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February 2014Rachelle Hobson, Assistant recruiter, Physician Services and Development PortlandToday was another great day in the village of Chioya, Guatemala. The entire team agreed that while we felt a bit awkward yesterday, that feeling was completely gone today. With a full day of work ahead of us, we quickly began construction. At the end of the day, my team had erected five stoves which we were excited about.
One of the highlights of the day was when we were waiting for the other groups to wrap up that afternoon. There was a group of small boys playing with an old plastic ball on the community basketball court. With nothing else to do, Dianne and I walked down and asked to join. Of course, the boys smiled and laughed, and spread their circle a bit wider to include us. Soon other kids joined the circle, kicking the ball from one person to the next. If it was accidently kicked over the fence and into the schoolyard, they would race to see who could scale the fence the fastest. John, who worked in Guatemala last year, joined in and suggested we play a soccer game. Sure, we thought, that would be fun! Little did we know that these were semi-professional soccer players. These kids playing with an old plastic ball had such impressive soccer skills. I could hardly keep up, running back and forth, chasing after the ball. They worked so well together, spreading out and looking ahead to see who may be open. I couldn’t help but to think back to when I played soccer at 8 years old, and how everyone clumped around the ball. These were kids who truly understood the game.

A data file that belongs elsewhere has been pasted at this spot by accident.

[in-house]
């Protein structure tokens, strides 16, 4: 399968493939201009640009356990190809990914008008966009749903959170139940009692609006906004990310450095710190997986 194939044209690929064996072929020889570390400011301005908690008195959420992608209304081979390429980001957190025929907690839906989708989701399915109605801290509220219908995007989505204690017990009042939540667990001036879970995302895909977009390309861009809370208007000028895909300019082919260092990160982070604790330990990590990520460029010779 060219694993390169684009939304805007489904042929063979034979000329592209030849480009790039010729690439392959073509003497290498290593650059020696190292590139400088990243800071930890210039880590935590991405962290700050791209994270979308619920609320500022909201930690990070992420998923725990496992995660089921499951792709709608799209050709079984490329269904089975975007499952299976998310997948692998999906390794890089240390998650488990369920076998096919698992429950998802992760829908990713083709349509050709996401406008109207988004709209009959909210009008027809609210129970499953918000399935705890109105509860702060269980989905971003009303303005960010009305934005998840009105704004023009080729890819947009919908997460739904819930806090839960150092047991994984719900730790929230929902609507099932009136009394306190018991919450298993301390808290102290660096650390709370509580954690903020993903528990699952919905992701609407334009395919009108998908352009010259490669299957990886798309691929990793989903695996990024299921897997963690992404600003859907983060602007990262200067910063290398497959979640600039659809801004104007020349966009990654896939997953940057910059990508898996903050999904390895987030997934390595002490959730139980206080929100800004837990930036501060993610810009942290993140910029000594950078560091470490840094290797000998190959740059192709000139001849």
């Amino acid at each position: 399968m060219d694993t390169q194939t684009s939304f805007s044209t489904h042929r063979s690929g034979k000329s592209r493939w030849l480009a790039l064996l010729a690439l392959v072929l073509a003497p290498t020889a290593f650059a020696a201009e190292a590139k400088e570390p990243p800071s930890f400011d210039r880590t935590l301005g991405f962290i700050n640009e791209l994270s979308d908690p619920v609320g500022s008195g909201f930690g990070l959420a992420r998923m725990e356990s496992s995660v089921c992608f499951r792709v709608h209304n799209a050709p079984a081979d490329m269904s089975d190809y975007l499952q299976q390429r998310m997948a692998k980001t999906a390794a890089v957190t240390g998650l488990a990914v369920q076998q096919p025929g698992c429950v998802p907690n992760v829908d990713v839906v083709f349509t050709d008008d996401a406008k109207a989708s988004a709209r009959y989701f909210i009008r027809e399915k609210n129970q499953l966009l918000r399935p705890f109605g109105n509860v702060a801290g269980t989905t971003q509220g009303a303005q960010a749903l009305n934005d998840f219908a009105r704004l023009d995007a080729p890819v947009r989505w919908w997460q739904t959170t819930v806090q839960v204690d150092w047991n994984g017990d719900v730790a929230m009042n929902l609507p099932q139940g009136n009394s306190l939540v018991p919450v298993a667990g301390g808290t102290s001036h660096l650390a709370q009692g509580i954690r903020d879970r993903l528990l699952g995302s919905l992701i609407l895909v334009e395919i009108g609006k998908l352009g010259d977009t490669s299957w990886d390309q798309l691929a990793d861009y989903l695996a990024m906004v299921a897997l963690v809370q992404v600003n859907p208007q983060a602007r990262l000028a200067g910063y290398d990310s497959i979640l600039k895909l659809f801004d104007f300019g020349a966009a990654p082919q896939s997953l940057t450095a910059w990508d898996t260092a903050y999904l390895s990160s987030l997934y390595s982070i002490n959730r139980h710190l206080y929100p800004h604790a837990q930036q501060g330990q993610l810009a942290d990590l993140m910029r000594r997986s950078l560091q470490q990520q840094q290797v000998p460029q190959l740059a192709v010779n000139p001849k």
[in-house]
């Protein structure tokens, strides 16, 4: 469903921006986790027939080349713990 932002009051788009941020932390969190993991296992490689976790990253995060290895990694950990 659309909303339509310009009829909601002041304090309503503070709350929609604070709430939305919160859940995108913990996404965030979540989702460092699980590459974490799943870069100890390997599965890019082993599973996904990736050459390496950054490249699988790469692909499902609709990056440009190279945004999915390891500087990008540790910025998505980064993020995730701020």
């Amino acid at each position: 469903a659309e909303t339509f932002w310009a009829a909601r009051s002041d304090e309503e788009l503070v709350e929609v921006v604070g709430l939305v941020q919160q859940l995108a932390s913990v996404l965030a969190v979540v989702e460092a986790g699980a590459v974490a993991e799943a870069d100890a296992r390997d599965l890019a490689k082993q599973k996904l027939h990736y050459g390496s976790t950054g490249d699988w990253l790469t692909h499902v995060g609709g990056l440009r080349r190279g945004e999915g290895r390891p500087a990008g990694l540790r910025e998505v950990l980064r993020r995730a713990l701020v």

After 15 more minutes of playing, the other groups had finished their final stoves and it was time for us to leave. We gave the kids high fives and suggested that perhaps we play again tomorrow. They smiled and said yes, that they’re done with school at noon, so perhaps sometime after that. We said, yes, of course, if we have time after building stoves. With that, we loaded into the van and everyone waved goodbye as we bumped down the dirt road and out of Chioya.
Back at the hotel, I thought back to all the kids who had played with us that afternoon. Would they have a nice shower to get clean after a soccer game like I had just had? Would they be able to have a nutritious and filling dinner? Would they be able to breathe without difficulty in their homes? The likely answer was probably not, and it served as yet another reminder to me as to how important the work we are doing truly is. By building stoves in a home that was previously filled with smoke, we are giving these kids a chance to have a healthy and smoke-free life. And that equates to many more vigorous soccer games in the future for the children of Chioya, which we can all celebrate.
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